I joined Facebook a few years ago to stay connected with my younger sister Emma who is 20 years younger than I am (see picture – Emma is in the middle with my son on her lap). Since then, I also joined Instagram and Twitter for the same reason. Up until recently, I did not realize the power of these social media tools beyond keeping tabs on Emma.
Now I recognize that social media tools play an important role in expanding the reach of public health initiatives. Here are 3 reasons why social media is not just for the youngsters
1) Widespread Use
As described in Pew Research Center’s Social Media Update 2014, 71% of all online adults use Facebook, and 52% of online adults now use two or more social media sites http://www.pewinternet.org/files/2015/01/PI_SocialMediaUpdate20144.pdf. The sheer number of users is reason enough to consider using social media for the promotion of public health. It’s important to note that Facebook is more than twice as popular as other social media sites for adults ages 18 and up. BUT – it’s worth considering use of other sites as well, as usage of other sites (LinkedIn, Pinterest, Instagram, Twitter)is growing each year.
Note: There’s hope for old fogies to learn how to use social networking tools for health. Lynda.com tutorials are very helpful in taking you step-by-step to set up your social media site and create your digital identity.
2) Quantifiable Public Health Impact
Use of social media and associated technology has been proven to make quantifiable public health impacts. For example, a recent study looking at the impact of a Facebook group with weekly discussions about sexual health significantly increased condom use http://health.usnews.com/health-news/news/articles/2012/10/11/social-media-could-boost-condom-use-study-suggests . A key finding was that six months after the study, the intervention group no longer showed increase use compared to controls. Therefore, an important lesson is that interventions must be run continuously to maintain impact. While this is near impossible with traditional interventions, it is not difficult with social media based interventions.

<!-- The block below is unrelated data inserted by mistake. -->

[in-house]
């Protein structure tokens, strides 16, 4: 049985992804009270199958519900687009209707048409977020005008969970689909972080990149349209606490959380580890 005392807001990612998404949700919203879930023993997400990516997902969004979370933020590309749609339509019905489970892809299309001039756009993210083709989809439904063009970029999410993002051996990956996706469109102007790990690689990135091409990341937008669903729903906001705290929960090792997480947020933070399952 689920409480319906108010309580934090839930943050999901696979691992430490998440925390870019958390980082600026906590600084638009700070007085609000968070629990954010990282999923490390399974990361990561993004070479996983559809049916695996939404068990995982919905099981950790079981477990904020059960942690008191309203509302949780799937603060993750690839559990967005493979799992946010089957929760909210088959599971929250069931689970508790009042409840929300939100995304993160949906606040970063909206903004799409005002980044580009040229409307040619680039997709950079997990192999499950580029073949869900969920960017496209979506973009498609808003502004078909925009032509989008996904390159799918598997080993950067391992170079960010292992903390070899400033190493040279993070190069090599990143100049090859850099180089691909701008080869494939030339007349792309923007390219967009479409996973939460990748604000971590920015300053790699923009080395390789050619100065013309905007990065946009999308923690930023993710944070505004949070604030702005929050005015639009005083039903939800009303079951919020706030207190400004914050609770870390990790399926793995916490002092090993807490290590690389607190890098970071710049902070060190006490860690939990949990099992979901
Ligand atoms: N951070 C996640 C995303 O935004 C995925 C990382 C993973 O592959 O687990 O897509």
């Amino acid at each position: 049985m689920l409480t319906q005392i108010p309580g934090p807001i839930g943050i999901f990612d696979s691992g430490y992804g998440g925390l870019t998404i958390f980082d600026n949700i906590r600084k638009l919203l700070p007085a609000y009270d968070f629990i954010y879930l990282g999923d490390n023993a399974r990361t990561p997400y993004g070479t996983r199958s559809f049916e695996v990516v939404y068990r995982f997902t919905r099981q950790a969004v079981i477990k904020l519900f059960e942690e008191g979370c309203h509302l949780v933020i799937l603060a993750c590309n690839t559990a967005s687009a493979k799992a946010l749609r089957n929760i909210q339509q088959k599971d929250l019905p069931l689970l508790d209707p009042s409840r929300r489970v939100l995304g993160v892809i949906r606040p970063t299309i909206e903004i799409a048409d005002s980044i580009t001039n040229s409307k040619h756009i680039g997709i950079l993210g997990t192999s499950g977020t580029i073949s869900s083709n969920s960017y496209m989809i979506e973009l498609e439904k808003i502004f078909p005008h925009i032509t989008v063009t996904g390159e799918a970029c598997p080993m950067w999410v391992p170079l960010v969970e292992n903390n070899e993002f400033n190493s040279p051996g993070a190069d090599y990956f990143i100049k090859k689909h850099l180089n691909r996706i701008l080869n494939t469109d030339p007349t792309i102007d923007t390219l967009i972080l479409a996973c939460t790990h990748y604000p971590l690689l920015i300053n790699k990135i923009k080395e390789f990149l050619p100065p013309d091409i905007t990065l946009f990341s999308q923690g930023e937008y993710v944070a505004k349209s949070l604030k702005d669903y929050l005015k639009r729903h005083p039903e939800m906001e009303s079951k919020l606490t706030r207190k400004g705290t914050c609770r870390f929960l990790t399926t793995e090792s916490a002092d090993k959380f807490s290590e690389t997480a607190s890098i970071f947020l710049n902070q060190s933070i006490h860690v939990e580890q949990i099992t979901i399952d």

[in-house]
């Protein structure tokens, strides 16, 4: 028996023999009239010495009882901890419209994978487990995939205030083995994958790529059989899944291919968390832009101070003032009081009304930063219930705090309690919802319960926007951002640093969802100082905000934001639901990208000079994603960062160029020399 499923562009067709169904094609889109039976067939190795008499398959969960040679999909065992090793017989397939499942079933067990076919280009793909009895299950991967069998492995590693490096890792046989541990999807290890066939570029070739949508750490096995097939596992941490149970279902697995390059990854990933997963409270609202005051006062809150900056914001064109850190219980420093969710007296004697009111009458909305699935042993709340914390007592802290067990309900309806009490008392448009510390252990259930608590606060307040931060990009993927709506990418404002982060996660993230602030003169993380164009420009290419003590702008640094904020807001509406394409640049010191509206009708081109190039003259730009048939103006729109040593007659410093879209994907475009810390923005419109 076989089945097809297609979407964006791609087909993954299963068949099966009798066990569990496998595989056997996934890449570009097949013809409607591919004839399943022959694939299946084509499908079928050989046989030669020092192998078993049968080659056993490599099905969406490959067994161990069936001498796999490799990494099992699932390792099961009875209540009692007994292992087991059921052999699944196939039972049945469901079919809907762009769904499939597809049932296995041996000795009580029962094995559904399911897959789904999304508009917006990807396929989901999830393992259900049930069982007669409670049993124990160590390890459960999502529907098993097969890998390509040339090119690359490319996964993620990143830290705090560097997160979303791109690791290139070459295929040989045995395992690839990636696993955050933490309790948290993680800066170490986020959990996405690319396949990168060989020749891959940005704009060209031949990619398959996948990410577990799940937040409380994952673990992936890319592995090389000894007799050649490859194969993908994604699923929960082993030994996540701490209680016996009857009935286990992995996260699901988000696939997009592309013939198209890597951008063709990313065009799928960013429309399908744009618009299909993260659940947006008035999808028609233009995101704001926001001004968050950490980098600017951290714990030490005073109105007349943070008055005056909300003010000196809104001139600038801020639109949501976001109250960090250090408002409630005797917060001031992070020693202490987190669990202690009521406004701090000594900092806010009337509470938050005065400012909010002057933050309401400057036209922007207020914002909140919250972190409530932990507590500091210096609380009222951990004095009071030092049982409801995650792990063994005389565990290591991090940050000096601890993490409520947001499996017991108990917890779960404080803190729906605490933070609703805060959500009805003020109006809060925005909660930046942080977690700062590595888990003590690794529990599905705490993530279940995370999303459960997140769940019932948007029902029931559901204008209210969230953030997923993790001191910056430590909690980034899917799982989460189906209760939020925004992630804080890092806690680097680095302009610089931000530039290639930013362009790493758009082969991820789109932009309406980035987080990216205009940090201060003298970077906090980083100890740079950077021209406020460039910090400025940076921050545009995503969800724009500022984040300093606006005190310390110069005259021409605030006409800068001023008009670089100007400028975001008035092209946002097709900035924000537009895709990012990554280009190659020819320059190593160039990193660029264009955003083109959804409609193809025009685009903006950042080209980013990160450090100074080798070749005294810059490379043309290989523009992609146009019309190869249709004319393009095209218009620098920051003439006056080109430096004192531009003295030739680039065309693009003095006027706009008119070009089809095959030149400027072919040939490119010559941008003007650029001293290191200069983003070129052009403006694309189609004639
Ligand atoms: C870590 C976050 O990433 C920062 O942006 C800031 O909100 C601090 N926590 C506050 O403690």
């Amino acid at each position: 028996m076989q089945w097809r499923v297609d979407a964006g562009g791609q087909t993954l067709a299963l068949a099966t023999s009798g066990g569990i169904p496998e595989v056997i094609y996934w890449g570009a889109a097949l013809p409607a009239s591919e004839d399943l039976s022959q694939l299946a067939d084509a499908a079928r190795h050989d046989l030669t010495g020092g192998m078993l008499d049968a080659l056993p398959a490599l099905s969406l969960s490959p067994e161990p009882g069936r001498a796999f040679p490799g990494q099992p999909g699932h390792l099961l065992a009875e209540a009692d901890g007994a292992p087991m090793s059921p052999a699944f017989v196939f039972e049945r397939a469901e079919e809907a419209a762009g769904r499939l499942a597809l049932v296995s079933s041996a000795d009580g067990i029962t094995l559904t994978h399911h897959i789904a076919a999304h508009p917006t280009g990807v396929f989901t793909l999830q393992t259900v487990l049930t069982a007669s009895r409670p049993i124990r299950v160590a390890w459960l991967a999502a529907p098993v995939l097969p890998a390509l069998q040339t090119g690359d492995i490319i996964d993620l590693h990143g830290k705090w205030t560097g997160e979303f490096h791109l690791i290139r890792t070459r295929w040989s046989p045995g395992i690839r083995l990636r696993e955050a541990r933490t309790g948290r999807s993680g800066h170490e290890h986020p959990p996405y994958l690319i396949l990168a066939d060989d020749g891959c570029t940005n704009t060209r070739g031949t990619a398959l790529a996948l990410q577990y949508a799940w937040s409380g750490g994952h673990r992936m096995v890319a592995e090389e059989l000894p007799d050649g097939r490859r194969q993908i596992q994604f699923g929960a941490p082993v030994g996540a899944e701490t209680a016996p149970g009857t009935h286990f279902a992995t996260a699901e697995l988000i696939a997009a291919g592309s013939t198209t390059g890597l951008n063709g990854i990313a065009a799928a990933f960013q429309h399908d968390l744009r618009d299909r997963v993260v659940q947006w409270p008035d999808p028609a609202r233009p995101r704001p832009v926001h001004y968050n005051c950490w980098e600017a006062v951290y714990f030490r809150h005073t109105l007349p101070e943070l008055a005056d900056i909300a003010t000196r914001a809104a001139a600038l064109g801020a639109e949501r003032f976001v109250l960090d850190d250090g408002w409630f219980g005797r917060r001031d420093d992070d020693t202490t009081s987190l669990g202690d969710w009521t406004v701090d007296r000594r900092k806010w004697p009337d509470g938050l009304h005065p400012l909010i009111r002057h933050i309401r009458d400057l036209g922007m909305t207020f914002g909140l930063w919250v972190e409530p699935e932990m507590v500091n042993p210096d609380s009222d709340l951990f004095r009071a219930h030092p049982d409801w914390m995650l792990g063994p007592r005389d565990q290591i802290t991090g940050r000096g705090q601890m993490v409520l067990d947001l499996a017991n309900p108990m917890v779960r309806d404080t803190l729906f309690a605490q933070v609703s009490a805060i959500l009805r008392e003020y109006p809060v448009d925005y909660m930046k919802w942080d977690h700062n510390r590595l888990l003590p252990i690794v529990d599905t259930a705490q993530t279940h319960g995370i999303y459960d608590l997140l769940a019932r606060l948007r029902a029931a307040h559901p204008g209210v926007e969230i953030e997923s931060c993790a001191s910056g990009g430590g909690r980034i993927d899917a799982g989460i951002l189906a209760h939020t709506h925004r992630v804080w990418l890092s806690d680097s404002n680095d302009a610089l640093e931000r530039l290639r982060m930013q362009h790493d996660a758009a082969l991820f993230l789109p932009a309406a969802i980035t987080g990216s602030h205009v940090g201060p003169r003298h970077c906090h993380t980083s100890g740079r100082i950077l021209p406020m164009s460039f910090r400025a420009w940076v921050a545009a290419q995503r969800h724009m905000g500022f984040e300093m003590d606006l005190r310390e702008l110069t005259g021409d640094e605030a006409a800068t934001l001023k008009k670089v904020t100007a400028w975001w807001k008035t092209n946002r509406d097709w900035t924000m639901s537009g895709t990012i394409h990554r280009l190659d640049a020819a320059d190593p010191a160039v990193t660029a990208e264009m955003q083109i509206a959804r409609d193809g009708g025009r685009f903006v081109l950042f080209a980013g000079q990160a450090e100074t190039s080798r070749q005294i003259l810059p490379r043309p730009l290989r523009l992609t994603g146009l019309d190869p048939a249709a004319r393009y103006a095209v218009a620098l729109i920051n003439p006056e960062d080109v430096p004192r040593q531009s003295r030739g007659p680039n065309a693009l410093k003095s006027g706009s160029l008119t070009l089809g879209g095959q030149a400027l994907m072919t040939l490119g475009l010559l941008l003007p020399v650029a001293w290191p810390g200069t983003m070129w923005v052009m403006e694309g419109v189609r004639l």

3) Critical for Public Health Organizations
In the modern world, the success of public health organizations and non-profits is often dependent on clever use of social networking tools which can boost the reach and impact of organizations and
Increase potential donors (see this video example of how San Francisco Aids Foundation uses Social Media to advance their mission and gain supporters https://vimeo.com/87834938).
BONUS: VIDEO INTERVIEW to shed light on empowering seniors to engage social media for health
In considering the reach of social media “beyond the youngsters,” I wanted to explore the potential of empowering seniors to engage in social media to improve health. Currently, according to Pew Research Center, 31% of all seniors (65+)use Facebook.
I interviewed a senior liver transplant patient from Stanford and asked him about his use of online resources: https://vimeo.com/133725452
Note: when exploring what makes for an interesting interview video, I came up with the following tips for increasing engagement with the video interview (easier critiqued than done!):
1) changing camera angle on person
2) interspersing relevant images while still hearing person’s voice
3) different people talking
4) identify people using written titles
5) shorter is better – look what can be conveyed in 3 minutes! (Paul Farmer talking about innovation) https://www.youtube.com/watch?v=F5PFoqsyzI4